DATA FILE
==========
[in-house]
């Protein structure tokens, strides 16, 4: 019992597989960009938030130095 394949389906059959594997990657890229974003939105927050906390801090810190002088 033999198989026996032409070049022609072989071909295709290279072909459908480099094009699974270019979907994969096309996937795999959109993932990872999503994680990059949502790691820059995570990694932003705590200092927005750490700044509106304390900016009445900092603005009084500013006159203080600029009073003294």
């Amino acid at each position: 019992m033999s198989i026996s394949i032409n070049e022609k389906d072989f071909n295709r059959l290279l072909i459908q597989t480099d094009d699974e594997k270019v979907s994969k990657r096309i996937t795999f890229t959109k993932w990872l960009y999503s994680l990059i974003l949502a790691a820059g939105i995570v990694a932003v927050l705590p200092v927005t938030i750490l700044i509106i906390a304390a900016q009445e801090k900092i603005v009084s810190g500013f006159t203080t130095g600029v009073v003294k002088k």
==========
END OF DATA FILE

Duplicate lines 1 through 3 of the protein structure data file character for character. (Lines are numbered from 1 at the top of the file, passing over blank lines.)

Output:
[in-house]
């Protein structure tokens, strides 16, 4: 019992597989960009938030130095 394949389906059959594997990657890229974003939105927050906390801090810190002088 033999198989026996032409070049022609072989071909295709290279072909459908480099094009699974270019979907994969096309996937795999959109993932990872999503994680990059949502790691820059995570990694932003705590200092927005750490700044509106304390900016009445900092603005009084500013006159203080600029009073003294």
């Amino acid at each position: 019992m033999s198989i026996s394949i032409n070049e022609k389906d072989f071909n295709r059959l290279l072909i459908q597989t480099d094009d699974e594997k270019v979907s994969k990657r096309i996937t795999f890229t959109k993932w990872l960009y999503s994680l990059i974003l949502a790691a820059g939105i995570v990694a932003v927050l705590p200092v927005t938030i750490l700044i509106i906390a304390a900016q009445e801090k900092i603005v009084s810190g500013f006159t203080t130095g600029v009073v003294k002088k």